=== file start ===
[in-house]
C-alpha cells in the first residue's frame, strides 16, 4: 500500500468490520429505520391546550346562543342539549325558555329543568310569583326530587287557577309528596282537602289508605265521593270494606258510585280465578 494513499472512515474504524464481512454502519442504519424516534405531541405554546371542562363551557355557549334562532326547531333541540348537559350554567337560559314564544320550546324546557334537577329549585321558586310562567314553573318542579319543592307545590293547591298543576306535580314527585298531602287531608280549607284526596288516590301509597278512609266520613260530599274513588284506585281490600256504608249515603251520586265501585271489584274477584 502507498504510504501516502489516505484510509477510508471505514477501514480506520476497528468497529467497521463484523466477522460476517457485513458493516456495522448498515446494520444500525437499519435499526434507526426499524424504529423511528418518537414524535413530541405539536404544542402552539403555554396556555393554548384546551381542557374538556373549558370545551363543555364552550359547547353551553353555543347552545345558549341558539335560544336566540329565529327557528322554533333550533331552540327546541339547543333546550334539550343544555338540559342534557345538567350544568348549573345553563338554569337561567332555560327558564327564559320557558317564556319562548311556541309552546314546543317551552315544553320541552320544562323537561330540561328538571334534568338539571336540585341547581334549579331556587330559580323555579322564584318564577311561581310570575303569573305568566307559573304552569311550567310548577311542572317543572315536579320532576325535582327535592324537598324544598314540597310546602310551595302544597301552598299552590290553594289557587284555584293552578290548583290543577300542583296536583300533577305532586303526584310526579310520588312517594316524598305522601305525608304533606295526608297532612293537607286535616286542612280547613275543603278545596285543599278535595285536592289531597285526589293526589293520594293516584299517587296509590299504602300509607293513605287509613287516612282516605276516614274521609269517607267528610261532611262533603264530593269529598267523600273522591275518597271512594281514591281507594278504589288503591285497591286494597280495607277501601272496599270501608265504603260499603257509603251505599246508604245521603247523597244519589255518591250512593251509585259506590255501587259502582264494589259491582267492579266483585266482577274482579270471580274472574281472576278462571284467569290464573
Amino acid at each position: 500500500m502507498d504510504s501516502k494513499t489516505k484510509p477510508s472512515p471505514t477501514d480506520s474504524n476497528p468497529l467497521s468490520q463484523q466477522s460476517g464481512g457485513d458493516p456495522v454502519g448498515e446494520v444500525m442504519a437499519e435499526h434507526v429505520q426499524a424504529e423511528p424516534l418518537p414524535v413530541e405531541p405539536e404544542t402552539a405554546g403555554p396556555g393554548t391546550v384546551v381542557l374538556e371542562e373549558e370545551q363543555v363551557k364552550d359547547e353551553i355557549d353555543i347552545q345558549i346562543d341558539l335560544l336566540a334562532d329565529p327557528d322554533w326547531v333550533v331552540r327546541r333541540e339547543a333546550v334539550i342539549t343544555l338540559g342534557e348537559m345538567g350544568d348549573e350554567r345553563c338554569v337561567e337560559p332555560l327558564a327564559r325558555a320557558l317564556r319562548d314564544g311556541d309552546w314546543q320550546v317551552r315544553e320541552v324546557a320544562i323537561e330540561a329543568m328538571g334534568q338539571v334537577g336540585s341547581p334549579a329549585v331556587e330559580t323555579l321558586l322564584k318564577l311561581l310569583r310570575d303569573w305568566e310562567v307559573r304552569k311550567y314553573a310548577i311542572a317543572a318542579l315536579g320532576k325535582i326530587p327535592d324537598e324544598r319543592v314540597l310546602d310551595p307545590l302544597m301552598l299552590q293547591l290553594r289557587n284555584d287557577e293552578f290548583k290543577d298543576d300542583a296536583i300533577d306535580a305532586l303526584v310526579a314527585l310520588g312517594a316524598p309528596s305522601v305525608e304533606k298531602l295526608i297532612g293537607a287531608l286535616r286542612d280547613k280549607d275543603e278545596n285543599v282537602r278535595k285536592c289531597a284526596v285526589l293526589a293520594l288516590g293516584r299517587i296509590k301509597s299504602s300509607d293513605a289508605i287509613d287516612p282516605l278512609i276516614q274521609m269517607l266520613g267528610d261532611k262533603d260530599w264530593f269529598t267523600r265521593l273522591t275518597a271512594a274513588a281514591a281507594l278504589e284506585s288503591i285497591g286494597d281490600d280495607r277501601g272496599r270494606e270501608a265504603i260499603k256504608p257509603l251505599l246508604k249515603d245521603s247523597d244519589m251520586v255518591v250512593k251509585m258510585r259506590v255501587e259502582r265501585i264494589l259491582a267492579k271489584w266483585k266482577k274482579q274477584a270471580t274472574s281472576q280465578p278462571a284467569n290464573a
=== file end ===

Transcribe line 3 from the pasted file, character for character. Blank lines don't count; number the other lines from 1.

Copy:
Amino acid at each position: 500500500m502507498d504510504s501516502k494513499t489516505k484510509p477510508s472512515p471505514t477501514d480506520s474504524n476497528p468497529l467497521s468490520q463484523q466477522s460476517g464481512g457485513d458493516p456495522v454502519g448498515e446494520v444500525m442504519a437499519e435499526h434507526v429505520q426499524a424504529e423511528p424516534l418518537p414524535v413530541e405531541p405539536e404544542t402552539a405554546g403555554p396556555g393554548t391546550v384546551v381542557l374538556e371542562e373549558e370545551q363543555v363551557k364552550d359547547e353551553i355557549d353555543i347552545q345558549i346562543d341558539l335560544l336566540a334562532d329565529p327557528d322554533w326547531v333550533v331552540r327546541r333541540e339547543a333546550v334539550i342539549t343544555l338540559g342534557e348537559m345538567g350544568d348549573e350554567r345553563c338554569v337561567e337560559p332555560l327558564a327564559r325558555a320557558l317564556r319562548d314564544g311556541d309552546w314546543q320550546v317551552r315544553e320541552v324546557a320544562i323537561e330540561a329543568m328538571g334534568q338539571v334537577g336540585s341547581p334549579a329549585v331556587e330559580t323555579l321558586l322564584k318564577l311561581l310569583r310570575d303569573w305568566e310562567v307559573r304552569k311550567y314553573a310548577i311542572a317543572a318542579l315536579g320532576k325535582i326530587p327535592d324537598e324544598r319543592v314540597l310546602d310551595p307545590l302544597m301552598l299552590q293547591l290553594r289557587n284555584d287557577e293552578f290548583k290543577d298543576d300542583a296536583i300533577d306535580a305532586l303526584v310526579a314527585l310520588g312517594a316524598p309528596s305522601v305525608e304533606k298531602l295526608i297532612g293537607a287531608l286535616r286542612d280547613k280549607d275543603e278545596n285543599v282537602r278535595k285536592c289531597a284526596v285526589l293526589a293520594l288516590g293516584r299517587i296509590k301509597s299504602s300509607d293513605a289508605i287509613d287516612p282516605l278512609i276516614q274521609m269517607l266520613g267528610d261532611k262533603d260530599w264530593f269529598t267523600r265521593l273522591t275518597a271512594a274513588a281514591a281507594l278504589e284506585s288503591i285497591g286494597d281490600d280495607r277501601g272496599r270494606e270501608a265504603i260499603k256504608p257509603l251505599l246508604k249515603d245521603s247523597d244519589m251520586v255518591v250512593k251509585m258510585r259506590v255501587e259502582r265501585i264494589l259491582a267492579k271489584w266483585k266482577k274482579q274477584a270471580t274472574s281472576q280465578p278462571a284467569n290464573a